What Is Perfectionism?
This is the first of two newsletters that address perfectionism. In this issue, we will explore what perfectionism is and why it is destructive. In the next one, we will take a look at some strategies for both controlling the need to be perfect and living a more relaxed, satisfying life.
Perfectionists aspire to be top achievers and do not allow themselves to make even a single mistake. They are always on the alert for imperfections and weaknesses in themselves and others. They tend to be rigid thinkers who are on the lookout for deviations from the rules or the norm.
Perfectionism is not the same as striving for excellence. People who pursue excellence in a healthy way take genuine pleasure in working to meet high standards. Perfectionists are motivated by self-doubt and fears of disapproval, ridicule, and rejection. The high producer has drive, while the perfectionist is driven.
Causes and Characteristics
Fear of failure and rejection. The perfectionist believes that she will be rejected or fail if she is not always perfect, so she becomes paralyzed and unable to produce or perform at all.
Fear of success. The perfectionist believes that if he is successful in what he undertakes, he will have to keep it up. This becomes a heavy burden—who wants to operate at such a high level all of the time?
Low self-esteem. A perfectionist’s needs for love and approval tend to blind her to the needs and wishes of others. This makes it difficult or impossible to have healthy relationships with others.
Black-and-white thinking. Perfectionists see most experiences as either good or bad, perfect or imperfect. There is nothing in between. The perfectionist believes that the flawless product or superb performance must be produced every time. Perfectionists believe if it can’t be done perfectly, it’s not worth doing.
Extreme determination. Perfectionists are determined to overcome all obstacles to achieving success. This is also true of high achievers, but the perfectionist focuses only on the result of his efforts. He is unable to enjoy the process of producing the achievement. His relentless pursuit of the goal becomes his downfall because it often results in overwhelming anxiety, sabotaging his heroic efforts.
The Costs of Being a Perfectionist
Perfectionism always costs more than the benefits it might provide. It can result in being paralyzed with fear and becoming so rigid that a person is difficult to relate to. It can produce contradictory styles, from being highly productive to being completely nonproductive. Some examples of these costs include the following:
Low self-esteem. Just as low self-esteem is a cause of perfectionist behavior, it is also a result. Because a perfectionist never feels good enough about himself or his personal performance, he usually feels like a loser or a failure.
Gloominess. Since a perfectionist is convinced that it will be next to impossible to achieve most goals, she can easily develop a negative attitude.
Depression. Perfectionists often feel discouraged and depressed because they are driven to be perfect but know that it is impossible to reach the ideal.
Guilt. Perfectionists never think they handle things well. They often feel a sense of shame and guilt as a result.
Rigidity. Since perfectionists need to have everything meet an ideal, they tend to become inflexible and lack spontaneity.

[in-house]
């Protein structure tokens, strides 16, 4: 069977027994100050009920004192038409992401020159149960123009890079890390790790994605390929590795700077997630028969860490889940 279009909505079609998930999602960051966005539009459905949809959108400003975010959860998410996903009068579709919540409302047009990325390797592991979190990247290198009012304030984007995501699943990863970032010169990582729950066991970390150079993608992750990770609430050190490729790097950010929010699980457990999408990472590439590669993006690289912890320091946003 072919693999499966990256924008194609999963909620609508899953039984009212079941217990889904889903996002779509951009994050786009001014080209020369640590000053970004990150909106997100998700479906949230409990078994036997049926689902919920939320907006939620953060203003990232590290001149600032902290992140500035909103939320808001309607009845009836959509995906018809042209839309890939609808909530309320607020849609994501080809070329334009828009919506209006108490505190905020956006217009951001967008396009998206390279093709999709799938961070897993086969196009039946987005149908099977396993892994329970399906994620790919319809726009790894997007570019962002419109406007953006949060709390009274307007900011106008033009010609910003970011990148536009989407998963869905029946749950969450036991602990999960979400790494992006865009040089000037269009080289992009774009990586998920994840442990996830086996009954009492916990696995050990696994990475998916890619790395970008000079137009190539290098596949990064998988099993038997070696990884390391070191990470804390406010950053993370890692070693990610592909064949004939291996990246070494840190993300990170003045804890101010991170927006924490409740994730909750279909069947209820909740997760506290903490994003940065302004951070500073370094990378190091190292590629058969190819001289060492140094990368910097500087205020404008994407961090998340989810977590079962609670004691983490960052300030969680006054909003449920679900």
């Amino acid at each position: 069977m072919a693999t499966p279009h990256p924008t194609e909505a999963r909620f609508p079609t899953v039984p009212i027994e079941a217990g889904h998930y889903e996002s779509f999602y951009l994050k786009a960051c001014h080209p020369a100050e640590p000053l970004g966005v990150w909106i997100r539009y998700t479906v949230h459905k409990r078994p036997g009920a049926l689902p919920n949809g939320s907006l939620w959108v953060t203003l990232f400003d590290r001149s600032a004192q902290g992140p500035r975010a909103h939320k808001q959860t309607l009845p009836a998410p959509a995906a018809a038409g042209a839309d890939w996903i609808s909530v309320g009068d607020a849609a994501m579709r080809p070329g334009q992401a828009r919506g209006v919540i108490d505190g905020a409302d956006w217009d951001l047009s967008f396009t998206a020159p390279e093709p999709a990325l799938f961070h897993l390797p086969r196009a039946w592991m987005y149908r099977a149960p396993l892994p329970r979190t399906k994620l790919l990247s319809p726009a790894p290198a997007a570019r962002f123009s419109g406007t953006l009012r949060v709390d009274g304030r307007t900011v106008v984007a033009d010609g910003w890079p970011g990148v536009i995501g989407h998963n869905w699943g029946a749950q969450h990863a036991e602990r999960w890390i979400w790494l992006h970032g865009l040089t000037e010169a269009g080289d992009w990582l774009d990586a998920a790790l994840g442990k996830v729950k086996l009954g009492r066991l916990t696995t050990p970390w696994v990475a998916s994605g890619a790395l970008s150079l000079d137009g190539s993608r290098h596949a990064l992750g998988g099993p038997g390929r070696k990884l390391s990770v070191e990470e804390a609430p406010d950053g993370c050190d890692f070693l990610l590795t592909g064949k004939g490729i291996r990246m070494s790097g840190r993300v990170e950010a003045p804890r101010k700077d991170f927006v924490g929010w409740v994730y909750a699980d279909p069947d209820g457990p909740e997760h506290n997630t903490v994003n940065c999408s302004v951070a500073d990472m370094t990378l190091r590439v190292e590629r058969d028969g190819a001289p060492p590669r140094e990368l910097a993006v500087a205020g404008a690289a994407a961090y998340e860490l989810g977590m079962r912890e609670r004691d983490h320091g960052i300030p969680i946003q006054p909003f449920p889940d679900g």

Lack of motivation. A person who expects perfection may never try new behaviors or learn new skills because she thinks that she will never be able to do it well enough. At other times, she may begin the new behavior but give up early because she fears that she will never reach her goal.
Paralysis. Since most perfectionists have an intense fear of failure, they sometimes become immobilized and stagnant. Writers who suffer from writer’s block are examples of the perfectionist’s paralysis.
Obsessive behavior. When a person needs a certain order or structure in his life, he may become overly focused on details and rules.
Compulsive behavior. A perfectionist who feels like a failure or loser may medicate him- or herself with alcohol, drugs, food, shopping, sex, gambling, or other high-risk behaviors.
Eating disorders. Many studies have determined that perfectionism is a central issue for people who develop eating disorders.
The Perfectionist versus
The High Achiever
People produce many of their best achievements when they are striving to do their best. High achievers, like perfectionists, want to be better people and achieve great things. Unlike perfectionists, high achievers accept that making mistakes and risking failure are part of the achievement process—and part of being human.
Emotionally Healthy High Producers
You can be a high achiever without being a perfectionist. People who accomplish plenty and stay emotionally healthy tend to exhibit the following behaviors:
• Set standards that are high but achievable.
• Enjoy the process, not just the outcome.
• Recover from disappointment quickly.
• Are not disabled by anxiety and fear of failure.
• View mistakes as opportunities for growth and learning.
• React positively to constructive feedback.
Once you are aware of the ways by which you expect yourself to be perfect, you can start to change your behavior. In my next newsletter, I’ll offer some tips to help you get started. Until then, begin the change process by thinking about which causes apply to you and writing down examples of these perfectionist behaviors as you observe them.